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TehHandsomeDan

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  1. Here's a CRAZY idea -just include the one template piece that's actually new. It'll have the dividing center line on it, so that we can see just how life-changingly amazeballs that is in practical usage. If we find that it really comes in handy, we'll make a decision to buy the new core set. The damage decks... Really should be either included in the conversion kits, or at the very least sold separately. ****, I'd mail in proof of purchase or an old damage deck to swap so they know I'm an existing customer. Maybe I've missed it, but I don't see any info about epic damage decks around -will those still be valid, will they be replaced? What's the deal there? Will the conversion kits include new movement templates for them? The new core obviously won't. I personally have... Too many core sets. I started with one of each. Then I got an extra red set on sale and thought "good deal, for all the components, dice, and bits you get in there... Why not?" Then even later, I grabbed a fourth which still sits in shrink as a planned gift for... I don't even know who. But now I best gift it FAST. Haha. My point is, I actually really like having extra maneuver templates -its super handy not having to reach across the table or pass them back and forth. I'm a little irritated that I'm going to have to get a new core set just for one template set... I've already got so many X-Wings and TIEs, more than the conversion kit will ever allow me to use unless I double down on those too. Ugh. And dice. I like having plenty for each player, especially in 2v2 games, but I don't need any more and it feels like I'm almost being bullied into it if I want my collection to stay relevant for events and such. So I'm basically going to be shelling out, what, about $200 dollars (after tax) just to keep SOME of the ships I already have usable? I'll need a conversion kit for each faction, plus a core set at minimum, realistically just for the new movement tracks and a small damage deck. The whole thing just seems a little off-putting to me.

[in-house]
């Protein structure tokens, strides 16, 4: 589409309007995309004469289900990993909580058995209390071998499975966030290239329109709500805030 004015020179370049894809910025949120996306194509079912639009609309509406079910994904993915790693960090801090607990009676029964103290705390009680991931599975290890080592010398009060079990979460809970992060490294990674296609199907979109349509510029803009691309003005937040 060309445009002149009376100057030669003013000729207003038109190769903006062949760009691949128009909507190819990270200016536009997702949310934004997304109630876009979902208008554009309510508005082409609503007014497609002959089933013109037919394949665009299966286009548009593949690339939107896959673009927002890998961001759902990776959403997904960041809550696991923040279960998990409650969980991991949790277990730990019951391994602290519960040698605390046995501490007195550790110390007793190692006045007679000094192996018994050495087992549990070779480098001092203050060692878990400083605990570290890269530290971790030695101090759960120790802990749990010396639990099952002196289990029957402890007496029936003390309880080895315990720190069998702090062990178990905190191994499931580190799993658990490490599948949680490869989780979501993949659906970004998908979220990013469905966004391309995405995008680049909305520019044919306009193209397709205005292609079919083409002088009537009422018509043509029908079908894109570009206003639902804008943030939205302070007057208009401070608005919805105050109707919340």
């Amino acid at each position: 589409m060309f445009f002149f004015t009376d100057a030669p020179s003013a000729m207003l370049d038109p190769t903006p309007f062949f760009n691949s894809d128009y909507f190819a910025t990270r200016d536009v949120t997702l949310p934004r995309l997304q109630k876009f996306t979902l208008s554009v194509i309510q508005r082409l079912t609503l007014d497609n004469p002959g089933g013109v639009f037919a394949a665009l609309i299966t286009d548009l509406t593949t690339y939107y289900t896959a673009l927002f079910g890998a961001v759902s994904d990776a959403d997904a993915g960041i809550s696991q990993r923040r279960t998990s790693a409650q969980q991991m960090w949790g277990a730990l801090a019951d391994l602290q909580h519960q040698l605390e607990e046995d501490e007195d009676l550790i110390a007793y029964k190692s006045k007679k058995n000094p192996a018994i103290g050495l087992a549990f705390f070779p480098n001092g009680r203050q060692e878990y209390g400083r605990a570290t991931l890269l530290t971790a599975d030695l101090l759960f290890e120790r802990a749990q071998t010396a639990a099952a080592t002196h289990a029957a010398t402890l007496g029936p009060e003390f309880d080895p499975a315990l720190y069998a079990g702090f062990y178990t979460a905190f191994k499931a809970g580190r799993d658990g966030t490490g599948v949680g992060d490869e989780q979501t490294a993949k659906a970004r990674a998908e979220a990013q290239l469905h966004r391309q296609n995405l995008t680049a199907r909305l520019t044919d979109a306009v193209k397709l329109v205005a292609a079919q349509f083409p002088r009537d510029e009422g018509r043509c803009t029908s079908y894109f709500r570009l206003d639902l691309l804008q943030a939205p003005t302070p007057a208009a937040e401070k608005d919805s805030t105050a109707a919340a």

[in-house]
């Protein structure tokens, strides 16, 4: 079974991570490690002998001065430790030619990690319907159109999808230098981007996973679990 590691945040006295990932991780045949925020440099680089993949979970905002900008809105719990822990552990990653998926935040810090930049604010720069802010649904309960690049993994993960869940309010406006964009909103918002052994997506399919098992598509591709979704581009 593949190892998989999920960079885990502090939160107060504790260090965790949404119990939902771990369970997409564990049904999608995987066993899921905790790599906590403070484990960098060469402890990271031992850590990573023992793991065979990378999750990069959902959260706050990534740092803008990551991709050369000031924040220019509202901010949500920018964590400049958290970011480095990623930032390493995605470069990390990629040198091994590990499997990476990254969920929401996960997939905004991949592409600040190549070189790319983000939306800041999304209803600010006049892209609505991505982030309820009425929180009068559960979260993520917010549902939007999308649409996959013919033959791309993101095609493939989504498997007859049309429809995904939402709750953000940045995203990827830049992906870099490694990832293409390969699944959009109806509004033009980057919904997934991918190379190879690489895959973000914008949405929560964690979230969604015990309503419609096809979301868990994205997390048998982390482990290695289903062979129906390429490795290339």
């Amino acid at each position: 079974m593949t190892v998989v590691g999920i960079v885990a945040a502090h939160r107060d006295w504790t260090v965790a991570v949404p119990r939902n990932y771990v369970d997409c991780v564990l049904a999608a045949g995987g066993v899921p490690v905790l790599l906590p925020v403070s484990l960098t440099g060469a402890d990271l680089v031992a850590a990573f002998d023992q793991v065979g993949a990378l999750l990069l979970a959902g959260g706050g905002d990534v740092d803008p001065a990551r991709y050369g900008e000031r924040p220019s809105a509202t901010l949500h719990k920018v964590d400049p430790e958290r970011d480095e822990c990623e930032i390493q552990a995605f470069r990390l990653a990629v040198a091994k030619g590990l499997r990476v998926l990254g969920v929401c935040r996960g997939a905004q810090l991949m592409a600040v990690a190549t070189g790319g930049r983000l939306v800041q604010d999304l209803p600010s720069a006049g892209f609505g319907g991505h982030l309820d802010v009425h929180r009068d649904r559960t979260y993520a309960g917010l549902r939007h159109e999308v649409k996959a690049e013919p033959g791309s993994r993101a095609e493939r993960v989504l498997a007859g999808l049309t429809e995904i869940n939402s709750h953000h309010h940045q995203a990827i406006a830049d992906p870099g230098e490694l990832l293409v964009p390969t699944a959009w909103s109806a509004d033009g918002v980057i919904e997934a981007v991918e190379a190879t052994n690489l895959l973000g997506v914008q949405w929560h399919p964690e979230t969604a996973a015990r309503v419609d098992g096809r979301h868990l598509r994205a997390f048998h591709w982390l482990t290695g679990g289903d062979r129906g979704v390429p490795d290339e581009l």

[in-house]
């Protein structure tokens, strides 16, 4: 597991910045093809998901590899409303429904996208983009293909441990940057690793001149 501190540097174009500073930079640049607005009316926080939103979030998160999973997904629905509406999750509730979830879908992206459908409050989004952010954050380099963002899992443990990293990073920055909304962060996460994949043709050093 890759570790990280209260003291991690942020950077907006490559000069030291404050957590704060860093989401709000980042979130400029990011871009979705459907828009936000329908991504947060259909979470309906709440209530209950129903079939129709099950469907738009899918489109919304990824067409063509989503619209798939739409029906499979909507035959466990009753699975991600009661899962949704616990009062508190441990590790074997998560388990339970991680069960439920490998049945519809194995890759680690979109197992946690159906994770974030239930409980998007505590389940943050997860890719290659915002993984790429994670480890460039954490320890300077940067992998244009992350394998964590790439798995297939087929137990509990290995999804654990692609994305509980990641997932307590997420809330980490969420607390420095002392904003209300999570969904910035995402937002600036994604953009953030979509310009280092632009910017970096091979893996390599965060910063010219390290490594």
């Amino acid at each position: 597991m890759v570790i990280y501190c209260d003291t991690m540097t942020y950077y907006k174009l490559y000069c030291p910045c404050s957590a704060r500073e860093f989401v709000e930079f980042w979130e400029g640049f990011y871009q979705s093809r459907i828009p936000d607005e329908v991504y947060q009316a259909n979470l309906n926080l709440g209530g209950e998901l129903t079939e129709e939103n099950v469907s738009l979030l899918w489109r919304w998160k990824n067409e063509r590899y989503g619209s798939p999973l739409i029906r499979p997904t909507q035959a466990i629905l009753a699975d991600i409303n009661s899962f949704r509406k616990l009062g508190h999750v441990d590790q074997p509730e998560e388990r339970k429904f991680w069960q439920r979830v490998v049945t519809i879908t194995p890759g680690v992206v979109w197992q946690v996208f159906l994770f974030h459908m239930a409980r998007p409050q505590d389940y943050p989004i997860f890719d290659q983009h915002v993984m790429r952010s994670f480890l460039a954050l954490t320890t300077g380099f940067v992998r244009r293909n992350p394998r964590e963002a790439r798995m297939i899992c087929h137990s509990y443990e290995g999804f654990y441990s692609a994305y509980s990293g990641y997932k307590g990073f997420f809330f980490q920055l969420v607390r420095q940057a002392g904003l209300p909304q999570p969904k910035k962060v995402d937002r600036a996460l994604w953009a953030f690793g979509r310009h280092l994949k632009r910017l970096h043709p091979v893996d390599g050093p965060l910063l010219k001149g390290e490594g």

2. I think if someone(s), were to put something together that we could use in Descent -using ONLY the little expansion/army packs from RuneWars, they'd really have something. Something requiring the core game though... Well that's a much larger investment, and I've been avoiding RuneWars on purpose, because of the effect being a completionist on Descent, Imperial Assault, and X-Wing had on my wallet. I'm glad I didn't get QUITE as sucked in to Armada *whew*. Honestly, Asmodee/FFG would be really smart to do this the way they did there Arkham Horror minis a while back: 100% compatible with 3+ games. If you took that further, and included the necessary cards to deploy certain units in multiple games, you might really have a big seller -now that things are digitally backed on the Descent side, they could even say something like "if you buy these three or four enemy packs, the app will unlock a new campaign that uses them", aside from tiles and tokens, it wouldn't be that much different from the boxed expansions of yore. Personally, I've got more heroes than I can shake a stick at, especially if I incorporate the conversion kit, unless they're going to give us the last couple unexplored multiclass kits, I'm not too worried about just growing the enemy variety. And, if I found that I'd picked up, say, 4-5 packs that ALSO worked with another title, I'd probably be more keen to shell out for that core game (and future packs that were still cross-compatible would only be an easier sell.) But back to the earlier discussion idea, maybe see if someone can generate something reasonable on the cheap with expansion units? You'd have to figure out reasonable equivalencies and skills for the enemies, but I'm sure there have been some units between the two games that are at least a LITTLE close to each other, which could be used as a basis for any mathematical conversion purposes at the least.
  3. Looking at things, they do seem a bit more open to significantly longer gaps between product releases -especially if something isn't necessarily selling gangbusters. I mean, they came back and did an X-Com expansion after a pretty significant period of time from the original. I think Asmodee is reworking things in a way that they think might cannabalize their own sales a bit less. It might not make the most sense, for example, to push out a new boxed expansion for Descent when you know you're gearing up for a big new product release in the same universe a la Rune Wars. I'm not holding my breath here, but I also wouldn't be surprised if we still saw another boxed expansion pop up in the next 6-12 months. Perhaps a larger one, to signal larger content drops further apart... Maybe even something like a revised core box. I could see them doing a new core that would be COMPATIBLE with everything from the current releases, but maybe has a new core campaign and is more dependent on the app (encouraging digital purchases). The idea of a third edition might be tempting... But if you could effectively introduce a new method of play that depends on the app further, and still allows you to continue selling the product you've already developed... It might not be a bad idea to maintain compatibility in some form or another. Sure, you can sell more new content with a third edition -but you've got to develop and lay all that out first, and that takes time and labor. I'm learning to just be more patient between releases, enjoy more of a variety of other games while I wait for my next addiction releases, and ultimately snickering at the fact that Asmodee's new owners (in their infinite wisdom) think this strategy of theirs will net them more, or even a similar amount of money from my checkbook.